UK warned that post-Brexit trade negotiations 'still years away'
Full negotiations on a post-Brexit trade deal between Britain and the European Union will only begin after March 2019, it has been claimed.
Brussels officials have warned that following the agreement struck by the Prime Minister yesterday, Britain and the EU will now negotiate the terms of a two-year post-Brexit transition period.
However, full-blown trade talks may not begin until after Britain quits the bloc.
Negotiators have until October 2018 to find broad agreement on transition and trade before the full discussions can begin, after the UK has left.
The other EU member states, as well as the European Parliament, will then have around six months to ratify any deal before Britain quits.
But talks over a future trade deal will require “more clarity” from Mrs May and her Cabinet on their vision for the post-Brexit relationship, according to Brussels.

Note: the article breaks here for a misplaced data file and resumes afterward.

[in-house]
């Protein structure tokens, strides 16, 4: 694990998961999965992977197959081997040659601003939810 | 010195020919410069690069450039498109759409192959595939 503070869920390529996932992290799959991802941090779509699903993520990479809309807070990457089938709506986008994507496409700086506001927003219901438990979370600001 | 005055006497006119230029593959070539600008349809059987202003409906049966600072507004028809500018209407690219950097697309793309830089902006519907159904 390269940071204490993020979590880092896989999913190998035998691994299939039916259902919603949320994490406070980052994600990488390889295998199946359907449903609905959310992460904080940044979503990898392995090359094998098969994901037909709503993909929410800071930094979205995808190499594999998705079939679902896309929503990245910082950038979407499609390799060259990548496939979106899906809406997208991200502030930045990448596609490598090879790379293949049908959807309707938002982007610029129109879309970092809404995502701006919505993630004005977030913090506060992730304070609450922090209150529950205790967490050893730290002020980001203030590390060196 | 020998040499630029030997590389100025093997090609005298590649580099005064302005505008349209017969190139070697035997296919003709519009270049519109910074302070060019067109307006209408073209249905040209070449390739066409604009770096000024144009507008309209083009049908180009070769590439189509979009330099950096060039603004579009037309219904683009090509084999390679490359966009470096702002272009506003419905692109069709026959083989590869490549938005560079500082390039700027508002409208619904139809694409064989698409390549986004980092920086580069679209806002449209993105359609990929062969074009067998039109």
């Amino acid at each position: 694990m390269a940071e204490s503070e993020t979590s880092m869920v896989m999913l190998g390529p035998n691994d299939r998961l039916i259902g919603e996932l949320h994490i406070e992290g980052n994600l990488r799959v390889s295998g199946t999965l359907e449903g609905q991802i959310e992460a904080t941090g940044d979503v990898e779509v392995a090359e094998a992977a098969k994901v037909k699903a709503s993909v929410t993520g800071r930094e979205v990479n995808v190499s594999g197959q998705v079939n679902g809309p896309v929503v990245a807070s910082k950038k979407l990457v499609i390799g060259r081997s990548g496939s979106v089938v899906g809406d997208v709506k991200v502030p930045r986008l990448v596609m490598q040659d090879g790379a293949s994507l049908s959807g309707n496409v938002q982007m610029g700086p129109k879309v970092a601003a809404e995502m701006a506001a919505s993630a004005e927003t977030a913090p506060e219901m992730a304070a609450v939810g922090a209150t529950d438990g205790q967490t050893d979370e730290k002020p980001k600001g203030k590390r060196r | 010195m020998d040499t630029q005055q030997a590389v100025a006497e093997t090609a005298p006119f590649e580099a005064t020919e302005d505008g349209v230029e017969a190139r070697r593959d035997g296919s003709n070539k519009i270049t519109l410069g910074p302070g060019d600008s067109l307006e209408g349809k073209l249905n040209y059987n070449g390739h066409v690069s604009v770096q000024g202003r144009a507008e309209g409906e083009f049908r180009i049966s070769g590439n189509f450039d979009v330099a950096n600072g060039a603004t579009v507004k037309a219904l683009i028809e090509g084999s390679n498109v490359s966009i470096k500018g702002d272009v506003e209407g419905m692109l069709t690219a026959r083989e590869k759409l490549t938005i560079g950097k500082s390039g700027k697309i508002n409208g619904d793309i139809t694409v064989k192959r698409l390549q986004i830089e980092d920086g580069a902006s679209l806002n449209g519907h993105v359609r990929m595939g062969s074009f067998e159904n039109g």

“The UK has not been particularly specific,” one official told the Guardian. “It has been setting out a number of red lines, but what the UK has been saying so far still entails a number of internal contradictions and does not seem entirely realistic to us.”
The president of the European council, Donald Tusk, yesterday reminded Downing Street that negotiations had only taken their first step:
“While being satisfied with today’s agreement, which is obviously the personal success of Prime Minister Theresa May, let us remember that the most difficult challenge is still ahead,” Tusk said. “We all know that breaking up is hard. But breaking up and building a new relation is much harder.
“Since the Brexit referendum, a year and a half has passed. So much time has been devoted to the easier part of the task. And now, to negotiate a transition arrangement and the framework for our future relationship, we have de facto less than a year.”